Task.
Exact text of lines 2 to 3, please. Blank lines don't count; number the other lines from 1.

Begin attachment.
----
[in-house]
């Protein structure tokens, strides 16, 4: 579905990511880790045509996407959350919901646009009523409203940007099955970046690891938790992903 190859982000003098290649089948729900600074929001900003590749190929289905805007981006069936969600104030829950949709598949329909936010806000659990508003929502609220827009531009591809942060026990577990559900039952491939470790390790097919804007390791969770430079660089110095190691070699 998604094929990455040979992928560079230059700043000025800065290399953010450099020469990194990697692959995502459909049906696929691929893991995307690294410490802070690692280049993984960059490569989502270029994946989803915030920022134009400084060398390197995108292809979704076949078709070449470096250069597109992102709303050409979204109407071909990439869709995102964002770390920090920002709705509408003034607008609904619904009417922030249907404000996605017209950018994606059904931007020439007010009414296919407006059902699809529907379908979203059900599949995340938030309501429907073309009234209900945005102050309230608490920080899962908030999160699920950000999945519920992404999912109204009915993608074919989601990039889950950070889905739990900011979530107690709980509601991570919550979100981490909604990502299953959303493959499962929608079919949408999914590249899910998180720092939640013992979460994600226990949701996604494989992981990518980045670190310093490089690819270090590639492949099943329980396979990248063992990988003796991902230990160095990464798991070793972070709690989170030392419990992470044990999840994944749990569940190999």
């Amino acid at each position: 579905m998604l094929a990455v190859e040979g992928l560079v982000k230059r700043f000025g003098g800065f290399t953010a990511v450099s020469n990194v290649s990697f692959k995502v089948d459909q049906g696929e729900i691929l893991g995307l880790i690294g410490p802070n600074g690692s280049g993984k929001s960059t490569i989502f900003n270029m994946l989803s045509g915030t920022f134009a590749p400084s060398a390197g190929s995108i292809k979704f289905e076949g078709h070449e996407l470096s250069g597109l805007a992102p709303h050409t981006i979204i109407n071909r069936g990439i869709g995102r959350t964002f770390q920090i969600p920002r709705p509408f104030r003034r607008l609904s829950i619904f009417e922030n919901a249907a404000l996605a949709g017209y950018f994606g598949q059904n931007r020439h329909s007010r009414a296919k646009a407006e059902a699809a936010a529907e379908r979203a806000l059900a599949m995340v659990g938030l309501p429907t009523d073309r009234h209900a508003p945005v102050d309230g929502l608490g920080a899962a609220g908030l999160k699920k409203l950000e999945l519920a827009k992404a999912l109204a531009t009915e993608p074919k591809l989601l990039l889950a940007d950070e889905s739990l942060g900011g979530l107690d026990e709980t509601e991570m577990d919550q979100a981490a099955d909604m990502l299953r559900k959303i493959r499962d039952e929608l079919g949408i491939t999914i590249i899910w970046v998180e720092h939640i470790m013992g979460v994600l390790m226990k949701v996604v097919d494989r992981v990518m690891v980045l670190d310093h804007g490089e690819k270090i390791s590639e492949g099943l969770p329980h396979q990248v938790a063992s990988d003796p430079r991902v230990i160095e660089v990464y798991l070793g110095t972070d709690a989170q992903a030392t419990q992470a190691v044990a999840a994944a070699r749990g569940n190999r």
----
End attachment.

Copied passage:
């Protein structure tokens, strides 16, 4: 579905990511880790045509996407959350919901646009009523409203940007099955970046690891938790992903 190859982000003098290649089948729900600074929001900003590749190929289905805007981006069936969600104030829950949709598949329909936010806000659990508003929502609220827009531009591809942060026990577990559900039952491939470790390790097919804007390791969770430079660089110095190691070699 998604094929990455040979992928560079230059700043000025800065290399953010450099020469990194990697692959995502459909049906696929691929893991995307690294410490802070690692280049993984960059490569989502270029994946989803915030920022134009400084060398390197995108292809979704076949078709070449470096250069597109992102709303050409979204109407071909990439869709995102964002770390920090920002709705509408003034607008609904619904009417922030249907404000996605017209950018994606059904931007020439007010009414296919407006059902699809529907379908979203059900599949995340938030309501429907073309009234209900945005102050309230608490920080899962908030999160699920950000999945519920992404999912109204009915993608074919989601990039889950950070889905739990900011979530107690709980509601991570919550979100981490909604990502299953959303493959499962929608079919949408999914590249899910998180720092939640013992979460994600226990949701996604494989992981990518980045670190310093490089690819270090590639492949099943329980396979990248063992990988003796991902230990160095990464798991070793972070709690989170030392419990992470044990999840994944749990569940190999």
């Amino acid at each position: 579905m998604l094929a990455v190859e040979g992928l560079v982000k230059r700043f000025g003098g800065f290399t953010a990511v450099s020469n990194v290649s990697f692959k995502v089948d459909q049906g696929e729900i691929l893991g995307l880790i690294g410490p802070n600074g690692s280049g993984k929001s960059t490569i989502f900003n270029m994946l989803s045509g915030t920022f134009a590749p400084s060398a390197g190929s995108i292809k979704f289905e076949g078709h070449e996407l470096s250069g597109l805007a992102p709303h050409t981006i979204i109407n071909r069936g990439i869709g995102r959350t964002f770390q920090i969600p920002r709705p509408f104030r003034r607008l609904s829950i619904f009417e922030n919901a249907a404000l996605a949709g017209y950018f994606g598949q059904n931007r020439h329909s007010r009414a296919k646009a407006e059902a699809a936010a529907e379908r979203a806000l059900a599949m995340v659990g938030l309501p429907t009523d073309r009234h209900a508003p945005v102050d309230g929502l608490g920080a899962a609220g908030l999160k699920k409203l950000e999945l519920a827009k992404a999912l109204a531009t009915e993608p074919k591809l989601l990039l889950a940007d950070e889905s739990l942060g900011g979530l107690d026990e709980t509601e991570m577990d919550q979100a981490a099955d909604m990502l299953r559900k959303i493959r499962d039952e929608l079919g949408i491939t999914i590249i899910w970046v998180e720092h939640i470790m013992g979460v994600l390790m226990k949701v996604v097919d494989r992981v990518m690891v980045l670190d310093h804007g490089e690819k270090i390791s590639e492949g099943l969770p329980h396979q990248v938790a063992s990988d003796p430079r991902v230990i160095e660089v990464y798991l070793g110095t972070d709690a989170q992903a030392t419990q992470a190691v044990a999840a994944a070699r749990g569940n190999r």